Creating a two-pane layout requires some work on the part of the app developer, of course. Many Google apps, such as Gmail, as shown above, have a two-pane layout, but most apps from other developers do not.
Some OEMs have implemented features that force select apps to open in a two-pane layout, but this only works with apps that have a multiple-activity architecture, as the system essentially forces these apps to support Android’s “activity embedding” feature. However, these kinds of features have to be specifically coded to support certain apps, so you’ll find that one OEM’s OS can force a two-pane layout in one app while another OEM’s OS cannot. A key example of this is X, which can be forced into a two-pane layout on the Honor Magic V2 but not on the Samsung Galaxy Z Fold 5 or OnePlus Open.
Stock Android, unfortunately, has no solution to this problem. Google’s answer is to provide developers the tools they need to create a two-pane layout, regardless of whether their app follows modern Android development (MAD) guidelines.
Another layout-related issue is that, even if the app on paper does all the right things to support large-screen devices, it doesn’t show users that optimized layout by default. Those Gmail screenshots I shared earlier were all taken on the OnePlus Open, first on the outer display, second on the inner display in its default portrait orientation, and lastly on the inner display when flipped over to landscape orientation. The OnePlus Open, as well as the Galaxy Z Fold 5, has a much narrower inner screen aspect ratio compared to the Google Pixel Fold, which means its natural orientation when unfolded is portrait.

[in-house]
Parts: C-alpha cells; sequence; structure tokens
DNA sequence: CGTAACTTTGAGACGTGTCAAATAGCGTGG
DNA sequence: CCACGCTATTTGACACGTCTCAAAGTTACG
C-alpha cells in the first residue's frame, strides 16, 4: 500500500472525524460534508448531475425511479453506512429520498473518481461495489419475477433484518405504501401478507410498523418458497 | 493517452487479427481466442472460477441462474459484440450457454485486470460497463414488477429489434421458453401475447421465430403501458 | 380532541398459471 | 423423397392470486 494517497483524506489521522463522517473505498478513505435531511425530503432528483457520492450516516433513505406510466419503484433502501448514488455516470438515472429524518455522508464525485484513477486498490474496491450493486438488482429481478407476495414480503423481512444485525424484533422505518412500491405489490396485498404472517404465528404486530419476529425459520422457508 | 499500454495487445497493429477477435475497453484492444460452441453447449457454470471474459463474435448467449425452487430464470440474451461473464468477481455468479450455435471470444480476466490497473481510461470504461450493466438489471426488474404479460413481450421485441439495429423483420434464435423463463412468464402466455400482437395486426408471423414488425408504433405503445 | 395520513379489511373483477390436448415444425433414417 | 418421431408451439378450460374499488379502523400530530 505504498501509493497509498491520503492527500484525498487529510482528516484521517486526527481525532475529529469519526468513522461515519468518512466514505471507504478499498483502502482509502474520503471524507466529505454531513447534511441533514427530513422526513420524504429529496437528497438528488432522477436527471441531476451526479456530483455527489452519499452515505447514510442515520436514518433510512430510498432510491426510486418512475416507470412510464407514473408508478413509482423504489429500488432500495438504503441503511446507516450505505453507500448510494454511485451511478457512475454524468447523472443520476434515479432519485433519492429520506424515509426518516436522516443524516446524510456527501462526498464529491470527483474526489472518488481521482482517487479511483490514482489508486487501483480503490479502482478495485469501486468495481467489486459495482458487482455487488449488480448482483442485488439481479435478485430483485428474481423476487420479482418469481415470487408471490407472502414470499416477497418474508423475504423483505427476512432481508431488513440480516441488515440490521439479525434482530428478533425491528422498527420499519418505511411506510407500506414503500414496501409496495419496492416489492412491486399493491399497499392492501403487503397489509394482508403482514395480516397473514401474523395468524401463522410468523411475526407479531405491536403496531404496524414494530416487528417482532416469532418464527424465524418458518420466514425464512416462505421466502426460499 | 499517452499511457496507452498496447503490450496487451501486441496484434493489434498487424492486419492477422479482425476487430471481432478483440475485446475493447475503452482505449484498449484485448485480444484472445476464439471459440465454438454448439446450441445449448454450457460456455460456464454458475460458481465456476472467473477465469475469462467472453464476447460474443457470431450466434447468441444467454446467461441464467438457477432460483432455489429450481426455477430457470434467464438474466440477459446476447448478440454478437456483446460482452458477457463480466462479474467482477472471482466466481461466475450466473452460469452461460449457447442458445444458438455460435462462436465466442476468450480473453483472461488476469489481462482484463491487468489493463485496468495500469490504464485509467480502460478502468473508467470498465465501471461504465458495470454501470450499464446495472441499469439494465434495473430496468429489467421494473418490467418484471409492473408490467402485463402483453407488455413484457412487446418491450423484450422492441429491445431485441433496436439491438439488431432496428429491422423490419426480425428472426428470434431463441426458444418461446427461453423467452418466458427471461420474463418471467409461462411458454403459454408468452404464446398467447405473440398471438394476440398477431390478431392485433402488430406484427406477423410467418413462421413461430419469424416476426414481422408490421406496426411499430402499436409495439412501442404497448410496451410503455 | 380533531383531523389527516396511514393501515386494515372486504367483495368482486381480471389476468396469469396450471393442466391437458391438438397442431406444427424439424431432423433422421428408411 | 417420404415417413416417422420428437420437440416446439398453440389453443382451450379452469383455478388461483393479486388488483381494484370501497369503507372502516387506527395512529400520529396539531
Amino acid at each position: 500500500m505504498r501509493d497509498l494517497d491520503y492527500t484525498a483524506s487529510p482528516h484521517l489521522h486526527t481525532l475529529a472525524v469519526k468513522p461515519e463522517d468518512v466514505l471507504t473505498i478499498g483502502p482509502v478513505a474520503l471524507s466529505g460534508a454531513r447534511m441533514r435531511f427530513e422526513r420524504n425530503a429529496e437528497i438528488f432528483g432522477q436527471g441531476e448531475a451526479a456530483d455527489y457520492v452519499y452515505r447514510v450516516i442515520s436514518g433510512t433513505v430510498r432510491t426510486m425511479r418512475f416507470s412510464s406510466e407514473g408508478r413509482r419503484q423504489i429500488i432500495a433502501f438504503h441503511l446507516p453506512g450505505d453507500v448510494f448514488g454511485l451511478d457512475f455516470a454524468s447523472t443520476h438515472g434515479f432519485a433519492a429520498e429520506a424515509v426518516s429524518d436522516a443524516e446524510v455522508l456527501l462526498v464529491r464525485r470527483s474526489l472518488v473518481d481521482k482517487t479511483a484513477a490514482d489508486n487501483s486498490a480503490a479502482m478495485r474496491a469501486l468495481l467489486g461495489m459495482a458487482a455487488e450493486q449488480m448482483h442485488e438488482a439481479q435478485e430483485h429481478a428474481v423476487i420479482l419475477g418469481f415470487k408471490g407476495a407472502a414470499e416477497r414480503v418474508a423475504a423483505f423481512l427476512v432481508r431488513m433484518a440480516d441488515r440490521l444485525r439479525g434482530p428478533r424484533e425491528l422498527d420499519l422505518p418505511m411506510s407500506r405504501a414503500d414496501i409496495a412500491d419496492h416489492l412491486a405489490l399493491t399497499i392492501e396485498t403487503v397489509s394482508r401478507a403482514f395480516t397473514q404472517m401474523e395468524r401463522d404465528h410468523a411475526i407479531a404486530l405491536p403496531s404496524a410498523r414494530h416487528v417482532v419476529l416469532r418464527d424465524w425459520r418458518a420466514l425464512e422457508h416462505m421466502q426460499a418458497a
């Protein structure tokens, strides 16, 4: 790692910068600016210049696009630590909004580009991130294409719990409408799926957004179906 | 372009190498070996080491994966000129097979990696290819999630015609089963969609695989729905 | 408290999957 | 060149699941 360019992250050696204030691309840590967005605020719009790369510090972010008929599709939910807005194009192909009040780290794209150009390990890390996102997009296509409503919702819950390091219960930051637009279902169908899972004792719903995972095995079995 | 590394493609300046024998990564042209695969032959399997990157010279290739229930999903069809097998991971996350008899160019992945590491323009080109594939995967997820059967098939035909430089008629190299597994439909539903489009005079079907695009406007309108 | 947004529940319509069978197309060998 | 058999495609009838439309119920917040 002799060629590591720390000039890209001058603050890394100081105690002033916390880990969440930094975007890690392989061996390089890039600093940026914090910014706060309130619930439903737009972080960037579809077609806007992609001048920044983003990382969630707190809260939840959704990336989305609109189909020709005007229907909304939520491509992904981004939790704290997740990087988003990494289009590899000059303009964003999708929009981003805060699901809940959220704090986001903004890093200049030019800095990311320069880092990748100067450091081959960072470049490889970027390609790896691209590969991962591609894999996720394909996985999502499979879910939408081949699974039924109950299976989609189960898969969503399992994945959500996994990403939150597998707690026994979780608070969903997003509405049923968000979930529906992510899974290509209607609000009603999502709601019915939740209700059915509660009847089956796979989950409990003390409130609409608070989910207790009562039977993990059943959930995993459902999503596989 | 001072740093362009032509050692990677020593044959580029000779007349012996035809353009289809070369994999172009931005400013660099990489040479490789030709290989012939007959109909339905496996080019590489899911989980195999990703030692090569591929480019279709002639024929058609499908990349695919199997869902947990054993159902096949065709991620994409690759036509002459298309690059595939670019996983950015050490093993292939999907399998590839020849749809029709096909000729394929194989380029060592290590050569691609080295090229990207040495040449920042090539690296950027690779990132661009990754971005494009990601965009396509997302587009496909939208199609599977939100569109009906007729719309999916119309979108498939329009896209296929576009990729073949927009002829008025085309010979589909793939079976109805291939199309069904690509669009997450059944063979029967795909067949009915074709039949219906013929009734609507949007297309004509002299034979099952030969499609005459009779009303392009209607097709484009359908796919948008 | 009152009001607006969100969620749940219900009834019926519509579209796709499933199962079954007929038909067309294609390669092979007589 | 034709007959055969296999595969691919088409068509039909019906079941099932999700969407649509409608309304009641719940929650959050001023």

This means you don’t have to flip the phone 90° to deal with portrait-locked apps, but it also means that apps with a large screen optimized layout, like Discord and Gmail, won’t show you that layout unless you flip the phone 90°.
Image 1 of 2
My third issue: Awareness
This next issue is a lot more minor compared to the previous two, but it’s something that’s happened to me often enough that I need to bring it up. There are a few things that apps need to do to become “foldable aware,” and one of them is to handle the change in display size that happens when the user folds or unfolds their device.
Unfortunately, I’ve noticed that some apps, like Discord, don’t handle this configuration change gracefully. For example, I’ve often found that the send button is hidden off-screen when I fold the device while Discord is open. To resurface this button, I have to close out of the app and then reopen it.
Many foldables also have a hinge angle sensor that apps can listen to to adjust their UI based on the folded state of the device. Very few apps take advantage of the hinge angle sensor, though. YouTube is one example of an app that does. When the device is half-opened, YouTube’s Premium controls are shown at the bottom half of the screen while the video is shown at the top half.
My last issue: Advantage
Speaking of apps taking advantage of features only found on foldables, the last issue I wanted to highlight is that very few apps are taking advantage of the fact that foldables have two displays. The Pixel Fold’s Dual Screen Interpreter mode lets you show translated text on the outer display and the original text on the inner display. This feature wasn’t available on the Pixel Fold at launch, however, as it relies on new capabilities introduced in Android 14.
Fortunately, Android 14 makes it possible for other apps to utilize both screens on a foldable, so hopefully more apps get updated to take advantage of this unique aspect of foldable phones.
Book-style foldable phones tick all the right boxes for me, and despite these issues, I don’t see myself carrying a regular candybar phone as my personal device anytime soon. Once book-style foldables drop in price and become more mainstream, I’m hoping their increased popularity will encourage developers to optimize their apps.
Until then, if you’re looking to pick up a book-style foldable like the Galaxy Z Fold 5, Pixel Fold, or OnePlus Open, then you should be aware of the issues I mentioned in this article and the potential workarounds that are available or are in development.